Now that the 2020 MLB Postseason is over, I can stop pretending there’s a chance MLB’s broadcasters will enjoy what they’re watching.
The analysis on television (and online) by ex-players employed by networks has largely been horrible.
This isn’t even a new phenomenon: two years ago, I begged MLB’s analysts to at least pretend to like baseball.
Throughout the Division Series, League Championship Series, and World Series, John Smoltz has spent the bulk of Fox’s MLB broadcasts whining and bitching about everything related to the modern game, from shifts to pitcher usage to the catch-all of “analytics.” Smoltz has complained so much that if you didn’t know he was a former player, you’d wonder why someone who absolutely hated the product on the field in front of them.
In the studio for Fox during the later rounds of the playoffs, Alex Rodriguez has also gone in on analytics, but doing it so ham-fistedly that it’s tough to take him seriously (and don’t even get me started on his over the top, choreographed reaction to the end of Game 4).
MLB Network isn’t exempt, either – Smoltz called one of their two games and played the hits, while the duo of Jim Kaat and Buck Showalter called the network’s other game and did not cover themselves in glory. Hell, at one point, they were waxing poetic about *the pitchout*! It was stunning.
Turner and ESPN did much better jobs at tuning down the negativity, though their games reached far fewer people than Fox’s. For TBS, Brian Anderson and Don Orsillo kept the broadcasts light and focused, and analysts Jeff Francoeur and Ron Darling didn’t spend every other breath pining for the old days and the return of the sacrifice bunt and stolen base. Over on ESPN, Rodriguez’s broadcasts were as rough as they’ve always been, but I felt much better about the other analysts: Chipper Jones, Jessica Mendoza, Eduardo Perez, and (perhaps surprisingly) Rick Sutcliffe. All worked quite well with their partners and broke down their games without falling back on tired (and/or false) tropes.
ESPN also rolled out a whiparound show called Squeeze Play during two Wild Card days of the round, and it was the antithesis of the analysis we would see during the later rounds of the playoffs. Host Jason Benetti and analysts Mike Petriello and Kyle Peterson kept it loose and informative, balancing the chaos of several games at once with coherent analysis (despite Petriello and Peterson coming from vastly different backgrounds in terms of their baseball history). A show like this is completely unnecessary from the Division Series on, when you’re lucky to get two games overlapping, but for the four to eight game a day Wild Card round, it was perfect, especially if you didn’t have a rooting interest in any of the games.
The studio shows for Turner and Fox were a mixed bag. Turner’s new crew of Curtis Granderson, Pedro Martinez, and Jimmy Rollins was fine, though unremarkable. Granderson needs far more reps, but showed promise, and Rollins is improving, but still finding his way. Martinez is one of the better MLB analysts on TV today, and his performance throughout the AL playoffs on TBS did nothing to damper that notion. Fox’s studio coverage has always felt like a showcase for Rodriguez, who dominated too many segments and didn’t add much of anything to the conversation. David Ortiz doesn’t bring much aside from a big personality to the table, and Frank Thomas is still something of an enigma to me. I don’t mind watching him on TV, but I can’t remember one thing of note he’s ever said. The best analyst of the bunch is probably Dontrelle Willis, who was relegated to something of a backup role during Fox’s studio coverage.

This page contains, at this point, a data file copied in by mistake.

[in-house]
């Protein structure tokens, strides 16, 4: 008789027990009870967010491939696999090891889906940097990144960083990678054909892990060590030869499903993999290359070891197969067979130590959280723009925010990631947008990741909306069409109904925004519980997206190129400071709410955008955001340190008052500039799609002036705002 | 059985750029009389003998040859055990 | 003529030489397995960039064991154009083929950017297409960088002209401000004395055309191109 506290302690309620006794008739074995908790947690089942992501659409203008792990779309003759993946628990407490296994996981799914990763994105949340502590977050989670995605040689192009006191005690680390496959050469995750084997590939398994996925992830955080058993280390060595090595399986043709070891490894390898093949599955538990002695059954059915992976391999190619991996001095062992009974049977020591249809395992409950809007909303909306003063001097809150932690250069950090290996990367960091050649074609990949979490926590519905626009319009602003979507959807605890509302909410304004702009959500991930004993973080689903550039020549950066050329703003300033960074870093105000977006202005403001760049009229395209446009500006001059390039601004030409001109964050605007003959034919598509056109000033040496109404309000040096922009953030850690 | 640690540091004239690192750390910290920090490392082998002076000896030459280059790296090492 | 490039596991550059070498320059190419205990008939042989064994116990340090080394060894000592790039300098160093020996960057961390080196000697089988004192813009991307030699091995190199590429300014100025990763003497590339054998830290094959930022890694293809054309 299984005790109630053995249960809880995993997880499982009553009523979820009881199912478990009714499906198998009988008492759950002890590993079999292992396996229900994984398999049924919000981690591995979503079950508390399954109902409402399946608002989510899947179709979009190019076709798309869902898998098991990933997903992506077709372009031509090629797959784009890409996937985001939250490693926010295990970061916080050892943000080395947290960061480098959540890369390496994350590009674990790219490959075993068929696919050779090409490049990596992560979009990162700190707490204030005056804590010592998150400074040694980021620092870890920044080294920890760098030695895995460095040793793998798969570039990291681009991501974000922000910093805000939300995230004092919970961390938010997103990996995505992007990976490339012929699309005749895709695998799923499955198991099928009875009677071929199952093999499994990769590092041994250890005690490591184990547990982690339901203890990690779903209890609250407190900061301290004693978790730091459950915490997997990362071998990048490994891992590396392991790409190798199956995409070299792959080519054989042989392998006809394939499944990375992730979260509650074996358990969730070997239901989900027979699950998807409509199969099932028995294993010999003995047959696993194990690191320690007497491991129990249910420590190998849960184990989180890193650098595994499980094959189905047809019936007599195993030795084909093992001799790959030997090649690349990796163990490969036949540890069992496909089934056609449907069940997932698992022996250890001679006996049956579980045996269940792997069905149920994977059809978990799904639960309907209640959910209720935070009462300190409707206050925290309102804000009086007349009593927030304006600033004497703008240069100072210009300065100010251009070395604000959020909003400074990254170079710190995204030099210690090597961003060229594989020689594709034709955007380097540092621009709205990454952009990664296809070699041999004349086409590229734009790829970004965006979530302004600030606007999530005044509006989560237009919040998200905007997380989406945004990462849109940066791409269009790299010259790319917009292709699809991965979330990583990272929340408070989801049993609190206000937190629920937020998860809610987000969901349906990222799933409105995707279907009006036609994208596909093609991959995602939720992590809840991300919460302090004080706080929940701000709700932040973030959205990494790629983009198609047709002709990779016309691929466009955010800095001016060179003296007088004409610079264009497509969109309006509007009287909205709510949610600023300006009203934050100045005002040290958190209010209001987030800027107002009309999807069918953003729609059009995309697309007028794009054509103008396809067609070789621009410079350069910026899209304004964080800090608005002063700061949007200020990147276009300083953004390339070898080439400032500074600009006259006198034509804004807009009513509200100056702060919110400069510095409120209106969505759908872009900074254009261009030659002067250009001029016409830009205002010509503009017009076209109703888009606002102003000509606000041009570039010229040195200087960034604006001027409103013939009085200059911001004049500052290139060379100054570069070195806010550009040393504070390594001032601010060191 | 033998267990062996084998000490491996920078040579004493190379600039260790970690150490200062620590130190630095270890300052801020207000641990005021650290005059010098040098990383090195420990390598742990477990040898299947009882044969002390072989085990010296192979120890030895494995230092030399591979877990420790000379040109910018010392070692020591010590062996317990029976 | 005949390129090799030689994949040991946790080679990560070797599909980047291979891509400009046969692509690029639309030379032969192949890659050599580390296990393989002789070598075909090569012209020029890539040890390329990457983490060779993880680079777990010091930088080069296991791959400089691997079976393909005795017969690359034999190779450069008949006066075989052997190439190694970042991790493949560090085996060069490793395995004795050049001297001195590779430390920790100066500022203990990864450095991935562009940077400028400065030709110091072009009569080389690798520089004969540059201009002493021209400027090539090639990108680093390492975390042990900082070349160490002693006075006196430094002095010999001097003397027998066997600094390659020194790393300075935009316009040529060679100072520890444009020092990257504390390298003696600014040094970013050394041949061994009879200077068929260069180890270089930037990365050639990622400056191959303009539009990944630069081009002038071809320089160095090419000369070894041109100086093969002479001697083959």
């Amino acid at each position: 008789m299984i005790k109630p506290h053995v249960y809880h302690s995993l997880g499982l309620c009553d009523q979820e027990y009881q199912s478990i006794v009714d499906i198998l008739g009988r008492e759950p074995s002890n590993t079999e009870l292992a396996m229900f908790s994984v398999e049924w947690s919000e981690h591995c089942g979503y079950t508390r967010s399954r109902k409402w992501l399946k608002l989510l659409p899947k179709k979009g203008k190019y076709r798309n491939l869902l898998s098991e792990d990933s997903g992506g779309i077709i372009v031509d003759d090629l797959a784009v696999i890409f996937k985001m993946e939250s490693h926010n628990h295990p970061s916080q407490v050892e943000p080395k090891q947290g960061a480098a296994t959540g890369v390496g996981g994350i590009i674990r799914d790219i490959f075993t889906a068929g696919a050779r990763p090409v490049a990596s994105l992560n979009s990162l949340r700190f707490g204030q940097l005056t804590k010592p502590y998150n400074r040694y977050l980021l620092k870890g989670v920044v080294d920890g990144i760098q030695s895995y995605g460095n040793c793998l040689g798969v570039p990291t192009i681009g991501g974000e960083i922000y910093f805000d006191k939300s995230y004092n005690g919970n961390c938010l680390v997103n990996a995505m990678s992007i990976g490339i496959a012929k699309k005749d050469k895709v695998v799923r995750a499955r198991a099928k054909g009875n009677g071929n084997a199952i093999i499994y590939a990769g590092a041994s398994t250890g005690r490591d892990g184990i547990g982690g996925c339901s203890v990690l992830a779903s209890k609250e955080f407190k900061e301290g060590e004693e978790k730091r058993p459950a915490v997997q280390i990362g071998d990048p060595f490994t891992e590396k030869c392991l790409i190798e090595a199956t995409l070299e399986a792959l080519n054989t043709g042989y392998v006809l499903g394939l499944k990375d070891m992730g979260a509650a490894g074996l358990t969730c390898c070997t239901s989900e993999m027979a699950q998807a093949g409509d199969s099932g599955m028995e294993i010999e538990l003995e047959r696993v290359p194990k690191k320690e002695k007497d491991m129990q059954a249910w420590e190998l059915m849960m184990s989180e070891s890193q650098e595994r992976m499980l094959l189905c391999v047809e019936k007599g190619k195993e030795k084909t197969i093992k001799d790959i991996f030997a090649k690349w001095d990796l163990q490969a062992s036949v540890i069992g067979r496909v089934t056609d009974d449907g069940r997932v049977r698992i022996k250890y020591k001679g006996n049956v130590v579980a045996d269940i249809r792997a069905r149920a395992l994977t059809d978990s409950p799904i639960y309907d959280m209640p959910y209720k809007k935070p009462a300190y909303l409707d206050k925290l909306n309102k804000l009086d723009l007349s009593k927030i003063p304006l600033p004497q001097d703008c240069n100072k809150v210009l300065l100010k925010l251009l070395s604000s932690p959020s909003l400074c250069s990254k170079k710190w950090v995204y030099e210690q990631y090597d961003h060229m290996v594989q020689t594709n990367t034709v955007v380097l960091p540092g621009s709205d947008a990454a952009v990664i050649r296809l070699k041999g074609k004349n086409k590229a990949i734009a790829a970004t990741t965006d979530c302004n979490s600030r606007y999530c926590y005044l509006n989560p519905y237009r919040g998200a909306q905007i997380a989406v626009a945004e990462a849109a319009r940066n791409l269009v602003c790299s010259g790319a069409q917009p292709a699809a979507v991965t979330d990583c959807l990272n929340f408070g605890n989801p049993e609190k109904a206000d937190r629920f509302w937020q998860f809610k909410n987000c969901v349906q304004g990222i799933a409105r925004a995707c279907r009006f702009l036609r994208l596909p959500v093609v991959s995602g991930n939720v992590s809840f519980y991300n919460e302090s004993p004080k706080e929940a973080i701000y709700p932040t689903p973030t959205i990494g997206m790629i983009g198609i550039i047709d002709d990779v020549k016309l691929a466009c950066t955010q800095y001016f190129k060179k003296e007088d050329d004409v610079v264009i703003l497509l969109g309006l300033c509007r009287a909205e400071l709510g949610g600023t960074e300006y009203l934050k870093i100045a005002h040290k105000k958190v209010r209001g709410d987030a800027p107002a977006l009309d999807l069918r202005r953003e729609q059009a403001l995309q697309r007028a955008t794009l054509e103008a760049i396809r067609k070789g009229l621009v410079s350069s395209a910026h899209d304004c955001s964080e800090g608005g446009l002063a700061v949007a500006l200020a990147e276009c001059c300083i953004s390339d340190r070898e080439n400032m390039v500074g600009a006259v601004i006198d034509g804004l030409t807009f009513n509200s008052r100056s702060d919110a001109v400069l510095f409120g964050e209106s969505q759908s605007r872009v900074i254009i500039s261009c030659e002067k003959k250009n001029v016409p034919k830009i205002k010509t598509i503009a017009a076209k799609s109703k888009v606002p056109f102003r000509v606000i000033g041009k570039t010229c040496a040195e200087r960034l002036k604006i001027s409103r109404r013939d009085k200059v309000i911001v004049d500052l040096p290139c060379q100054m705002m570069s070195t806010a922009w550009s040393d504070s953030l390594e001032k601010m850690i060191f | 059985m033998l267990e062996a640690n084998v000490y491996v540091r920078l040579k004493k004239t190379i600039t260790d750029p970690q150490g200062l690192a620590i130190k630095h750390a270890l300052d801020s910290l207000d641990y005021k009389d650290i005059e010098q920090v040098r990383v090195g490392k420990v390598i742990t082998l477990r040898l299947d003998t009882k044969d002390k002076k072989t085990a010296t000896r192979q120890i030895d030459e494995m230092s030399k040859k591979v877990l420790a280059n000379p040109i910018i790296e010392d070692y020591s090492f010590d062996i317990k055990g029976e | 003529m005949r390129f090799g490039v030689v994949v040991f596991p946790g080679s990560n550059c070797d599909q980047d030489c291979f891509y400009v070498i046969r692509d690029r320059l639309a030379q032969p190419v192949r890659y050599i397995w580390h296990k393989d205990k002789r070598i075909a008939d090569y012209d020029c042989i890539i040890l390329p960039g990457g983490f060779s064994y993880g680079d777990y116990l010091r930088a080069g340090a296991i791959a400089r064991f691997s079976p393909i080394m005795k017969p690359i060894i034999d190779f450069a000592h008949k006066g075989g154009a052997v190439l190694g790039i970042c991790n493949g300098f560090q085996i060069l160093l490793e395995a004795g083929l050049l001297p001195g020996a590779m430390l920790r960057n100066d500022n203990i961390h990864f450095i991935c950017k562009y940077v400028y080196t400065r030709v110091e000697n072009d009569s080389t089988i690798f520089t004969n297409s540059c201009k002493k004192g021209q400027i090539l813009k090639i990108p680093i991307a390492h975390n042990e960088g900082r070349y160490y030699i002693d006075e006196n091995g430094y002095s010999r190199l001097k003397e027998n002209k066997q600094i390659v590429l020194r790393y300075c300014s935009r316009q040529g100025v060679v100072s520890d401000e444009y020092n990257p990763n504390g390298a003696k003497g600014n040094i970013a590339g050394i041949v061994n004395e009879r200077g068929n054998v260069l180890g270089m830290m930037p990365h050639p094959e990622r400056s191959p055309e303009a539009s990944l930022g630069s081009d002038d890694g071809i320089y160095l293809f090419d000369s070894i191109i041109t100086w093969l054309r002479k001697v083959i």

Fox did show some promise down the line. Adam Amin and Joe Davis each called an NLDS matchup, and both did great (despite Davis having to work with Smoltz). Amin’s trio with AJ Pierzynski and Adam Wainwright (whose broadcasting experience was next to nil at this point) was informative, entertaining, and forward-thinking, and if Wainwright decides to call it a career, he’ll have no shortage of suitors in the broadcasting world if he decides to go that route.
MLB coverage on its TV partners isn’t doomed, however. There are plenty of strong analysts getting airtime, like Jones, Martinez, Perez, Pierzynski, and Sutcliffe. They’re not uber nerds. They haven’t built the foundation of their analysis around advanced metrics and the new way of playing baseball. But they’re not adverse or outright hostile towards numbers, and instead exhibit curiosity and provide further context to what a modern player, manager, or front office may be thinking. I’d much rather hear a conversation about why a player changed his swing than a pithy comment about exit velocity or launch angle, with zero follow-up and a lengthy silence until the next action on the field.
This Postseason really showed me which analysts baseball needs more of, and which analysts the sport needs fewer of. To be clear, I don’t need every analyst to be able to compute a player’s wOBA in their head. I just don’t want analysts to hear an advanced stat like wOBA mentioned and then go on an extended screed about how analytics are ruining baseball, unlike the days where all you needed was batting average and RBI. The sport has moved on and is smarter now. So should its analysts.